"I wrote the Hermione/Ron relationship as a form of wish fulfillment... For reasons that have very little to do with literature and far more to do with me clinging to the plot as I first imagined it, Hermione with Ron... It was a choice I made for very personal reasons, not for reasons of credibility... In some ways Hermione and Harry are a better fit... I felt this quite strongly when I had Hermione and Harry together in the tent!" 
(You can read the full transcript of J. K. Rowling & Emma Watson's conversation on Hypable)

I hate that she said this. I would've been better off not knowing. Ignorance is bliss and all that.

I for one don't agree with her. Not because I'm a Ron-Hermione shipper, (the love interests in Harry Potter have never really been of much concern personally) but because I think their relationship was beautiful and they were both perfect for each other. Although we don't see much of their lovey-dovey interactions in the book, from what little we do, it was clear that they made each other better versions of themselves. Also, their relationship's origins can be traced back to The Prisoner of Azkaban. So it wasn't something that happened over night. As for Harry and Hermione? I think the idea generated solely from the movies (Goblet of Fire tent scene? Deathly Hallows tent scene? God, what's with these directors and tent?!), and even then, *barf*.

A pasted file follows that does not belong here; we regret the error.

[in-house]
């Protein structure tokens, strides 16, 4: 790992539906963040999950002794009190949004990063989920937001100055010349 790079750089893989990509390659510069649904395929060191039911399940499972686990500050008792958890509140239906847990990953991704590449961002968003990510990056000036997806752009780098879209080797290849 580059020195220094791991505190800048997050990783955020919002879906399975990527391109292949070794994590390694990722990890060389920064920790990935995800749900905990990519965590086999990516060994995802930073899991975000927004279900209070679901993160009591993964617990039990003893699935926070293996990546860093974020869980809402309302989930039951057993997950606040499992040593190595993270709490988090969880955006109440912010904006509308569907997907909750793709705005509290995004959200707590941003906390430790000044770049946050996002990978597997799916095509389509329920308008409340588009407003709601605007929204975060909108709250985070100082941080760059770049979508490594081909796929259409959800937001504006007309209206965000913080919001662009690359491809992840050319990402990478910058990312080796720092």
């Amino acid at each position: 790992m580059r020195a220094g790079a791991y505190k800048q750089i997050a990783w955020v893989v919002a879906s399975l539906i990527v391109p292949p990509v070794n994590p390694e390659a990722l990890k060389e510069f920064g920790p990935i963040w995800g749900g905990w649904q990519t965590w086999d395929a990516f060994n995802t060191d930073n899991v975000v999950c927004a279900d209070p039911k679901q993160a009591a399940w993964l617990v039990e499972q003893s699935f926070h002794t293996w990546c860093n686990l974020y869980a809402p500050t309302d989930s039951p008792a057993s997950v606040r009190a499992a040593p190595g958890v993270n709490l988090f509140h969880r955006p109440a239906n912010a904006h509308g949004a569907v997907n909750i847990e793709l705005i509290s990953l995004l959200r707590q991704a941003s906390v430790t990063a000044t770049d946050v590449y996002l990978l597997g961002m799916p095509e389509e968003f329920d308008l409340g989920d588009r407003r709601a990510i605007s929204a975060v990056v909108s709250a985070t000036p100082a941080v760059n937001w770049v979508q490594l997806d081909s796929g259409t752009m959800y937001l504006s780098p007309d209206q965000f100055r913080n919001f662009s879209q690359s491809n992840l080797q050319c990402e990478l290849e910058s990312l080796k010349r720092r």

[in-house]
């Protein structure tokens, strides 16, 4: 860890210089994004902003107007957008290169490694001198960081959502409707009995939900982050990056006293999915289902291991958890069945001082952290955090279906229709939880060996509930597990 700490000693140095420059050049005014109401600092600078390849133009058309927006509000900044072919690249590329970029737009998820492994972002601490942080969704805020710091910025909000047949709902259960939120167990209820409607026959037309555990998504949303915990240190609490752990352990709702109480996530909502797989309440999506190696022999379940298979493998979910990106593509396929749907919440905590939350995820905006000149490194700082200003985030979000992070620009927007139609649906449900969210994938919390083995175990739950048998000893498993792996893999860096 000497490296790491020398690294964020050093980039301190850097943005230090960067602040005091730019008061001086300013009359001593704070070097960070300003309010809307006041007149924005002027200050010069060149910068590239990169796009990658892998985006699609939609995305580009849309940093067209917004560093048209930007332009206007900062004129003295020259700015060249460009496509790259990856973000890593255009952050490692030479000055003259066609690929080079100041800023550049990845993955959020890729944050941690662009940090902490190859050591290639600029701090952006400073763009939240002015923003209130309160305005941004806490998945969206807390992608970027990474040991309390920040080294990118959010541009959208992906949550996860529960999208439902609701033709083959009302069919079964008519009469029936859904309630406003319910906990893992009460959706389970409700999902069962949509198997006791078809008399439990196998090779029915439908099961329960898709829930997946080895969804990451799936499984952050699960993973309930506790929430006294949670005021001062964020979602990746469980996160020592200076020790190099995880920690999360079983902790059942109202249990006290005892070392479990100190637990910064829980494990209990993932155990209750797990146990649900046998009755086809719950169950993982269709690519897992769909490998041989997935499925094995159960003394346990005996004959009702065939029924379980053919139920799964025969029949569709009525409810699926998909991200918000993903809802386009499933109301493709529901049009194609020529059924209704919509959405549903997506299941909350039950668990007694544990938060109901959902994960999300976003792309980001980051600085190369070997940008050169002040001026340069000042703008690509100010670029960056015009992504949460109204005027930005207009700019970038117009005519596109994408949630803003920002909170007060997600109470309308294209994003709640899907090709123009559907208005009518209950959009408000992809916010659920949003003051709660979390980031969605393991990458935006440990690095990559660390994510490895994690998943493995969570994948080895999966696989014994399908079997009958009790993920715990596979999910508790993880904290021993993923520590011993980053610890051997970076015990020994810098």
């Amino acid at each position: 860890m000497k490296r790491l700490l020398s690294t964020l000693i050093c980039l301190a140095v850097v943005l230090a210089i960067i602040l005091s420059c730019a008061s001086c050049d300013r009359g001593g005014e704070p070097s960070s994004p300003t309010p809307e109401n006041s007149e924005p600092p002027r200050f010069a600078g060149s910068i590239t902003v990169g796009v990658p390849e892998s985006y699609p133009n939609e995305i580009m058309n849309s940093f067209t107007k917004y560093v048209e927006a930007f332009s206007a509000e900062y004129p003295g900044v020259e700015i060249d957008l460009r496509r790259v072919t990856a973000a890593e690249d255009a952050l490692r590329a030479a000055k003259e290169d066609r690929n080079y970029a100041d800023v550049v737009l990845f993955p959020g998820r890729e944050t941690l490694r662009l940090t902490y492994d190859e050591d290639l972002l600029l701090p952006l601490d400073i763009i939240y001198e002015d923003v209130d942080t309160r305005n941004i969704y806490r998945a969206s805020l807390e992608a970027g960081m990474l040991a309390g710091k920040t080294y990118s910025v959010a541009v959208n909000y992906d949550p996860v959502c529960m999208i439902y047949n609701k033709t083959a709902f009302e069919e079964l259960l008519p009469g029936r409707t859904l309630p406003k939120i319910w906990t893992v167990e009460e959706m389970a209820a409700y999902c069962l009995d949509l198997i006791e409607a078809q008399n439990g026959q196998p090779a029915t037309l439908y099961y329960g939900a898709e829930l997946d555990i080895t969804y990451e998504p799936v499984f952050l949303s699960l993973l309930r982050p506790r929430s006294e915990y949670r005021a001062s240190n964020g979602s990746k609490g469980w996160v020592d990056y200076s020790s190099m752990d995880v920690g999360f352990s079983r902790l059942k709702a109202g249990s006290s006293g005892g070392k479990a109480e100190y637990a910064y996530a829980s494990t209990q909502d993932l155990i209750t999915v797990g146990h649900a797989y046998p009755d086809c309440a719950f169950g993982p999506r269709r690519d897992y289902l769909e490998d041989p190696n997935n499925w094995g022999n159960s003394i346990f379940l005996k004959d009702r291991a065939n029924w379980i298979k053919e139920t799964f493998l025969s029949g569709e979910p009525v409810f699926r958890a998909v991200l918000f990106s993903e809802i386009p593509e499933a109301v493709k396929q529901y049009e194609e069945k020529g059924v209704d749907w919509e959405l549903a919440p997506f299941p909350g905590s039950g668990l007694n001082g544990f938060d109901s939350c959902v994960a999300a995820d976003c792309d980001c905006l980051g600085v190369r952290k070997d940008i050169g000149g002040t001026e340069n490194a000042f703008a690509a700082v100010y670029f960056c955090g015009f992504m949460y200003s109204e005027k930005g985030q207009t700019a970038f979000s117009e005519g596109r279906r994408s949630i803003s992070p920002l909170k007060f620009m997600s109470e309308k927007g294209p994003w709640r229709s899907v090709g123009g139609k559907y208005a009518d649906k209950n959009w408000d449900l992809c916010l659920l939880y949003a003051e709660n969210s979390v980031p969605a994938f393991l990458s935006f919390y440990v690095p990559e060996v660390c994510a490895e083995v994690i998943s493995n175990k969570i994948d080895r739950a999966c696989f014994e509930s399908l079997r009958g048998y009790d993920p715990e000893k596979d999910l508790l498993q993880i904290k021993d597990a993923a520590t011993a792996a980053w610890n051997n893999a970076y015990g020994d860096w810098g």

Oh, and can we take a minute to think of how completely unsuitable and unexciting and out of the blue Harry & Ginny's relationship was? For the first five books the only thing we see of her is her hair (she kept hiding from Harry, remember?), and then suddenly, BAM! We're reading about pangs of jealousy and her being the only one to comfort Harry when Dumbledore's died. Really?